Perioperative Medicine  |   January 2018
Comparison of an Updated Risk Stratification Index to Hierarchical Condition Categories
Author Notes
  • The Lown Institute, Boston, Massachusetts (G.F.C., N.G.C., V.S.); Department of Environmental Health, Harvard T.H. Chan School of Public Health, Boston, Massachusetts (L.L.); and Department of Outcomes Research, Cleveland Clinic, Cleveland, Ohio (D.I.S.).
  • Submitted for publication April 17, 2017. Accepted for publication August 24, 2017.
    Submitted for publication April 17, 2017. Accepted for publication August 24, 2017.×
  • Address correspondence to Dr. Sessler: Cleveland Clinic, 9500 Euclid Ave., P77, Cleveland, Ohio 44195. DS@OR.org. Information on purchasing reprints may be found at www.anesthesiology.org or on the masthead page at the beginning of this issue. Anesthesiology’s articles are made freely accessible to all readers, for personal use only, 6 months from the cover date of the issue.
Article Information
Perioperative Medicine / Clinical Science / Practice Management / Quality Improvement
Perioperative Medicine   |   January 2018
Comparison of an Updated Risk Stratification Index to Hierarchical Condition Categories
Anesthesiology 1 2018, Vol.128, 109-116. doi:10.1097/ALN.0000000000001897
Anesthesiology 1 2018, Vol.128, 109-116. doi:10.1097/ALN.0000000000001897
Abstract

Background: The Risk Stratification Index and the Hierarchical Condition Categories model baseline risk using comorbidities and procedures. The Hierarchical Condition categories are rederived yearly, whereas the Risk Stratification Index has not been rederived since 2010. The two models have yet to be directly compared. The authors thus rederived the Risk Stratification Index using recent data and compared their results to contemporaneous Hierarchical Condition Categories.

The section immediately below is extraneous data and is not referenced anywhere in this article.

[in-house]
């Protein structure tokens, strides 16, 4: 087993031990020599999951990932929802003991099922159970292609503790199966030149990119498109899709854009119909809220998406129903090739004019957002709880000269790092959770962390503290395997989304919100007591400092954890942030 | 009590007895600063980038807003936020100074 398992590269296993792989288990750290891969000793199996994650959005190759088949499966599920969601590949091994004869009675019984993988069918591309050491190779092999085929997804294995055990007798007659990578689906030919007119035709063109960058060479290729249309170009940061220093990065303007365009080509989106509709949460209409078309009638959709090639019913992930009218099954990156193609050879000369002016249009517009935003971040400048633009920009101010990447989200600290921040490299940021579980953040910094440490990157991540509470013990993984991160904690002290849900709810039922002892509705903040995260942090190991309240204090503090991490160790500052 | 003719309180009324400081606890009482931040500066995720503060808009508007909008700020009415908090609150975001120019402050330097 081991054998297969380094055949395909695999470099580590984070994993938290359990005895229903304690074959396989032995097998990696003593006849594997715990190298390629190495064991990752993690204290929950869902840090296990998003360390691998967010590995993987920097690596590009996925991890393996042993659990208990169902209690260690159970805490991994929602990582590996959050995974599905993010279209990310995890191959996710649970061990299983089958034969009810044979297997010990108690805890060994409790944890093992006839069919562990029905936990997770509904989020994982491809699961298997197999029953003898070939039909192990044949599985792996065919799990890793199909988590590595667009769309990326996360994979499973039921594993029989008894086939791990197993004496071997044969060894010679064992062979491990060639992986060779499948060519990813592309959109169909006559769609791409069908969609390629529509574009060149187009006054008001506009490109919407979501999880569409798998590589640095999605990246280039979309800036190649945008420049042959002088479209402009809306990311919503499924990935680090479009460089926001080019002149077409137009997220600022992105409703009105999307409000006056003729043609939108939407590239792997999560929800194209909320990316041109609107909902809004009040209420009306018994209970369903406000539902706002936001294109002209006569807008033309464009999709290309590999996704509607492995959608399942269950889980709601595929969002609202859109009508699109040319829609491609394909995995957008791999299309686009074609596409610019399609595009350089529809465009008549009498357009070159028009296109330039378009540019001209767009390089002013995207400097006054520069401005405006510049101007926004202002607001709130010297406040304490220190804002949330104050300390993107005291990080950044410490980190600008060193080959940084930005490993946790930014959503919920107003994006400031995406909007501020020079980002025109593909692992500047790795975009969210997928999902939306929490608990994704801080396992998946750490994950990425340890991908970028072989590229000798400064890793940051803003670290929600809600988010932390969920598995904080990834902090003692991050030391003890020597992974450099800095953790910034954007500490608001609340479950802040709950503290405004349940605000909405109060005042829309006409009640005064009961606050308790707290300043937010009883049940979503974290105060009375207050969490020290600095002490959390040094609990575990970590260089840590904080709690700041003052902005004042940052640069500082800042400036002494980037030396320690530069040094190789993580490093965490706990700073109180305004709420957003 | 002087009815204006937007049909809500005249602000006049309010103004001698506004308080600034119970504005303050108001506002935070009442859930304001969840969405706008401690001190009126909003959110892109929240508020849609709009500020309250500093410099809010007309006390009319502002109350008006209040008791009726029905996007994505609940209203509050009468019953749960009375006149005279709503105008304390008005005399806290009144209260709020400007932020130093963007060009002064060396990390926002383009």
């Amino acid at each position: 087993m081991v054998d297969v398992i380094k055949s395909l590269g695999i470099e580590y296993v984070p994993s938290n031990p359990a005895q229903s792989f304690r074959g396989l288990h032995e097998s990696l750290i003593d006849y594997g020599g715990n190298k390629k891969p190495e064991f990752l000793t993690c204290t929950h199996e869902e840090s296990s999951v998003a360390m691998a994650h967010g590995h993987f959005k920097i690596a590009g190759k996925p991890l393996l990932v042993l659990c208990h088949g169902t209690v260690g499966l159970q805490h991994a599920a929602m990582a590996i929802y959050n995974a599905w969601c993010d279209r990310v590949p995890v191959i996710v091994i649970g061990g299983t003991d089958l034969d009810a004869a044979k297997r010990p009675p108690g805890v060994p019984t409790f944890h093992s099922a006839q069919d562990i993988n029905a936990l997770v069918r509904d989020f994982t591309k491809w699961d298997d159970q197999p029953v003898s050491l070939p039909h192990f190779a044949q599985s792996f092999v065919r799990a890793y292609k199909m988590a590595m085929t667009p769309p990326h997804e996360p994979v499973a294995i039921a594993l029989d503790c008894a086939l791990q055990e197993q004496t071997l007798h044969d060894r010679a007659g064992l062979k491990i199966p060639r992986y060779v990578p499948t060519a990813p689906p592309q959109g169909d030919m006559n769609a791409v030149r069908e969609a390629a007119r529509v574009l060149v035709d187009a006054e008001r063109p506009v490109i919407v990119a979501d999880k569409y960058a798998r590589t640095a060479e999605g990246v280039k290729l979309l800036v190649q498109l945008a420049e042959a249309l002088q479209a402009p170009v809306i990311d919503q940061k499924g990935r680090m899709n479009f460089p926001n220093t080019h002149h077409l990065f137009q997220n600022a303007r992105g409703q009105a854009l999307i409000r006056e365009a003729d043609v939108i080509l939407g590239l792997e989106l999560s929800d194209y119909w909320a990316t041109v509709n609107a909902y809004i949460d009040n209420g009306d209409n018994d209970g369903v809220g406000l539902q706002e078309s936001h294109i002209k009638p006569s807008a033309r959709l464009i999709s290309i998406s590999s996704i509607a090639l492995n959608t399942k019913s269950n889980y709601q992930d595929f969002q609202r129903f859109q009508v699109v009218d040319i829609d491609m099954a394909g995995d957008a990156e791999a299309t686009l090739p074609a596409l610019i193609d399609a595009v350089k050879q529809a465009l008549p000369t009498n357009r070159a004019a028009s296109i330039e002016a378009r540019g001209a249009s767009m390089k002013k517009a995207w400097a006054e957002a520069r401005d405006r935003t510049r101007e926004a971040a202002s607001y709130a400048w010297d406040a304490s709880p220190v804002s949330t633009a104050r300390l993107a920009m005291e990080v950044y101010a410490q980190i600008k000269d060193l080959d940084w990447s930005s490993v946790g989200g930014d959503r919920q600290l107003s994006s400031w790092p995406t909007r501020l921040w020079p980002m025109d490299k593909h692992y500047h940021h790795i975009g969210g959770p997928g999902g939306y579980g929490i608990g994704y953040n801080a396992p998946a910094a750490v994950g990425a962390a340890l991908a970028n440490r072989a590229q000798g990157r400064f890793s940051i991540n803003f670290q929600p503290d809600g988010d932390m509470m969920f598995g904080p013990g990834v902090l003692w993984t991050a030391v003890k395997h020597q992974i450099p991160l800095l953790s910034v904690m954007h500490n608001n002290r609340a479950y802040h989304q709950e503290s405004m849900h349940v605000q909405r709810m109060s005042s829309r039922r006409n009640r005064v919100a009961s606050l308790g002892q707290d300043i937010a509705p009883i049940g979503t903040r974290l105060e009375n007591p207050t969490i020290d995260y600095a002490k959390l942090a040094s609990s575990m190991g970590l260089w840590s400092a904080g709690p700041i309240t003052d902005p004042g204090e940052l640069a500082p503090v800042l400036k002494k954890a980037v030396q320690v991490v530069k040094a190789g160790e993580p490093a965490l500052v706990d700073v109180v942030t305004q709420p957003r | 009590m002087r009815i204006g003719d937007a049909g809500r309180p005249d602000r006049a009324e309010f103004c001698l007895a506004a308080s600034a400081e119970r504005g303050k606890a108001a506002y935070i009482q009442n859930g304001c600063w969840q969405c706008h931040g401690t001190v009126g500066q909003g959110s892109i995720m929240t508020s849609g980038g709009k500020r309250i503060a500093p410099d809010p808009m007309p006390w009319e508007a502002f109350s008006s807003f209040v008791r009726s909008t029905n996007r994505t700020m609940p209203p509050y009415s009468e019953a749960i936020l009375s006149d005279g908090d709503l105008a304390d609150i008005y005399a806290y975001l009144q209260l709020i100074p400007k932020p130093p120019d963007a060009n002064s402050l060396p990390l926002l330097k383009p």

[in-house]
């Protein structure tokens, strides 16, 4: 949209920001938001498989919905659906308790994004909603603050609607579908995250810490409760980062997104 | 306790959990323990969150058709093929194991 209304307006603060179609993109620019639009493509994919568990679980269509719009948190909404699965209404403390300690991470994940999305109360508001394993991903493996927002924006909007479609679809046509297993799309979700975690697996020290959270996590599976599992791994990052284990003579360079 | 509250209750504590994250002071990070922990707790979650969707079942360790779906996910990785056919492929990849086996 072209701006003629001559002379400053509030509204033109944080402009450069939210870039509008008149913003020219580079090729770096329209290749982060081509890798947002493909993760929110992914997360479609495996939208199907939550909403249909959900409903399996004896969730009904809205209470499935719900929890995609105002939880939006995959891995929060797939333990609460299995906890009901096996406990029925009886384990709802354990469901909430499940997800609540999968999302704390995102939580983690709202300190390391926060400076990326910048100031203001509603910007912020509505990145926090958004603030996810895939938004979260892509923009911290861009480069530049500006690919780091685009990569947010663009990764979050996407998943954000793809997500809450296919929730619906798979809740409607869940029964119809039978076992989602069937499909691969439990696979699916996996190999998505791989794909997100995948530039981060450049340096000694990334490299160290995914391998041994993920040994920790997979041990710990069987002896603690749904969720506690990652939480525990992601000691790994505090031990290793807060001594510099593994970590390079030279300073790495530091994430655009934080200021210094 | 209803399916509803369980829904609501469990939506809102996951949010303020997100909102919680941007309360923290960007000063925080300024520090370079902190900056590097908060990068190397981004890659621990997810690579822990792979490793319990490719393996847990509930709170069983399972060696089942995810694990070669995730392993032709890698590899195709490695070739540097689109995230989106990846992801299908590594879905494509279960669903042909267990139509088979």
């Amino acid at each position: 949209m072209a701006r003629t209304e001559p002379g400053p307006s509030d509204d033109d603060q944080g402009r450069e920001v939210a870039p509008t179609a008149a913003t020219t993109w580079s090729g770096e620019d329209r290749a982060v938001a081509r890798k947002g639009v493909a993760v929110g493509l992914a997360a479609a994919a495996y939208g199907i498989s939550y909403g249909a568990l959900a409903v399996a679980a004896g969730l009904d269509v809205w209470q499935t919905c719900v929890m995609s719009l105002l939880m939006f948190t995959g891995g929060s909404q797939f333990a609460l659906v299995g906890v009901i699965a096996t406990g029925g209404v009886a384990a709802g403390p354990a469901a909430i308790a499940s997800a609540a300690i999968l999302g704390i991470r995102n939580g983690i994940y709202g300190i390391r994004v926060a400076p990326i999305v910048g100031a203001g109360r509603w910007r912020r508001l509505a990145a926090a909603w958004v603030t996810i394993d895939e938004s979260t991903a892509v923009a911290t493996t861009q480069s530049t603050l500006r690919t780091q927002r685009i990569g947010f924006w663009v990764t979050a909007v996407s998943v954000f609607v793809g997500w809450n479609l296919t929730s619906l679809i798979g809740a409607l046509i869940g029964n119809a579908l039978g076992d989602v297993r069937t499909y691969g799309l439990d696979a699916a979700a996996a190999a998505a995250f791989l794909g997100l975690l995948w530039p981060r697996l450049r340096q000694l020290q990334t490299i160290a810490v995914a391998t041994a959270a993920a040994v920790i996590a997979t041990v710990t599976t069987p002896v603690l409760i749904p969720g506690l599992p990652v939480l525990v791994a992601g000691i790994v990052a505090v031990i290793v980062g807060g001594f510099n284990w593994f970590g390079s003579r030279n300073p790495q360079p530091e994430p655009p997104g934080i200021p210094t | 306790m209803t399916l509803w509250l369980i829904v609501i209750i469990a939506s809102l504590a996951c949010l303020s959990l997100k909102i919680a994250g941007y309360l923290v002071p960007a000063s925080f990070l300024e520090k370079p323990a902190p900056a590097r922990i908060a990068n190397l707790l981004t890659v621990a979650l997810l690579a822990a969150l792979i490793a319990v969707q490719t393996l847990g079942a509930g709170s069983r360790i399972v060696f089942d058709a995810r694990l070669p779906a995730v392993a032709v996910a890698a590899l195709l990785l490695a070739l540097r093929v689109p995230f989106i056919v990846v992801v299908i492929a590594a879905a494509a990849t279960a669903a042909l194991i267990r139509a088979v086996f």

Methods: The authors reimplemented procedures used to derive the original Risk Stratification Index derivation using the 2007 to 2011 Medicare Analysis and Provider review file. The Hierarchical Condition Categories were constructed on the entire data set using software provided by the Center for Medicare and Medicaid Services. C-Statistics were used to compare discrimination between the models. After calibration, accuracy for each model was evaluated by plotting observed against predicted event rates.

Results: Discrimination of the Risk Stratification Index improved after rederivation. The Risk Stratification Index discriminated considerably better than the Hierarchical Condition Categories for in-hospital, 30-day, and 1-yr mortality and for hospital length-of-stay. Calibration plots for both models demonstrated linear predictive accuracy, but the Risk Stratification Index predictions had less variance.

Conclusions: Risk Stratification discrimination and minimum-variance predictions make it superior to Hierarchical Condition Categories. The Risk Stratification Index provides a solid basis for care-quality metrics and for provider comparisons.